Lennon v. Marks, supra, instituted in May 1972, was a suit for an injunction compelling the INS to act on Lennon's third preference petition, which the INS had pigeonholed. The suit became moot when the INS granted the petition
Lennon v. Richardson, 73 Civ. 4476, instituted in October 1973, was an action brought under the Administrative Procedure Act, 5 U.S.C. § 552, to obtain INS records detailing the INS procedure of granting of 'nonpriority status' to otherwise deportable aliens. The INS mooted this action by providing copies of 1,863 case files of aliens accorded nonpriority status
Lennon v. United States, 73 Civ. 4543, instituted in October 1973, was a suit to enjoin Lennon's deportation on the grounds that he had been singled out for deportation because of his political beliefs. This action is still pending
Since deportation proceedings had been commenced, Lennon was required to make the application directly to the Immigration Judge. 8 C.F.R. § 242.17(a), § 245.2(a) (1)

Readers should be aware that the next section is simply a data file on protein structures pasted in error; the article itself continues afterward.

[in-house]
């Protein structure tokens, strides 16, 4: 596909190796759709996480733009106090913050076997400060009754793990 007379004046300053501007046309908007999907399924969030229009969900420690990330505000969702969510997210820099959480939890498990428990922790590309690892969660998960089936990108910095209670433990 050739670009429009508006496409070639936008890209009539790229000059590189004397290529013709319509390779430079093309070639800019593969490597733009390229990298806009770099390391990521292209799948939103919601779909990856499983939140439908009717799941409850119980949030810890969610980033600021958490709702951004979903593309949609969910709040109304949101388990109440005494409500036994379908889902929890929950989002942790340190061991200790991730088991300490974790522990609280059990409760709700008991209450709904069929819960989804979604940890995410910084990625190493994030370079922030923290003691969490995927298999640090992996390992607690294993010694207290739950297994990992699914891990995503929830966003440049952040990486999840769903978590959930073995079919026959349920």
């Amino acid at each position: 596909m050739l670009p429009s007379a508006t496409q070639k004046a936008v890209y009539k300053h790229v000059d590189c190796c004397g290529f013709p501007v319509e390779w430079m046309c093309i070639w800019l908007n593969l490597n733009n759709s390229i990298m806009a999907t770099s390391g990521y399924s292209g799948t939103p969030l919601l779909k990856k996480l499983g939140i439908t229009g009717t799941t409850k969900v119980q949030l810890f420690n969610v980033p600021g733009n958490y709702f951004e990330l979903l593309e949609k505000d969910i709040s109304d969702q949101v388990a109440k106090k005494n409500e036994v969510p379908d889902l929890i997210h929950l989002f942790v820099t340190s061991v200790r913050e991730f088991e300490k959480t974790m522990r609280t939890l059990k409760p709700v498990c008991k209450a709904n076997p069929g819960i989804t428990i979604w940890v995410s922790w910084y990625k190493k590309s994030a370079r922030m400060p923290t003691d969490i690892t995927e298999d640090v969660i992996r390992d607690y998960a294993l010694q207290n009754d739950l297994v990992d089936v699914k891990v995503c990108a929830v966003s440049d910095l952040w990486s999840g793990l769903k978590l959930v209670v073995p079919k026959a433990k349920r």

The custody fight was--and is--unresolved. The District Court of the Virgin Islands awarded custody of Mrs. Lennon's daughter by her prior marriage to the Lennons in September 1971, Cox v. Cox, Civ. 20--1969, aff'd 457 F.2d 1190, 3 Cir., (1972), but Mrs. Lennon's former husband fled to Texas with the child. A Texas court gave the Lennons custody, but limited its exercise to the territorial limits of the United States. Cox v. Lennon, Court of Domestic Relations, Harris County, Texas, No. 876,663 (1973). Mr. Cox, however, once again promptly absconded with the child
In response to Lennon's action in the Southern District, Lennon v. Richardson, supra, the INS produced records of 1,863 deportable aliens against whom deportation proceedings had not been instituted. Of these, more than 150 involved narcotics convictions. Many aliens granted such status had criminal records far more serious than Lennon's. Some were convicted of murder or rape, and one was described in his file as 'an admitted heroin addict' who was reputedly one of the 'largest suppliers of marijuana and narcotics in the area.' This unsavory alien was not deported because his wife and child were United States citizens. Lennon's child was, of course, an American citizen and, during the hearing, it was discovered that Lennon's wife had obtained permanent residence status in 1964, while married to her first husband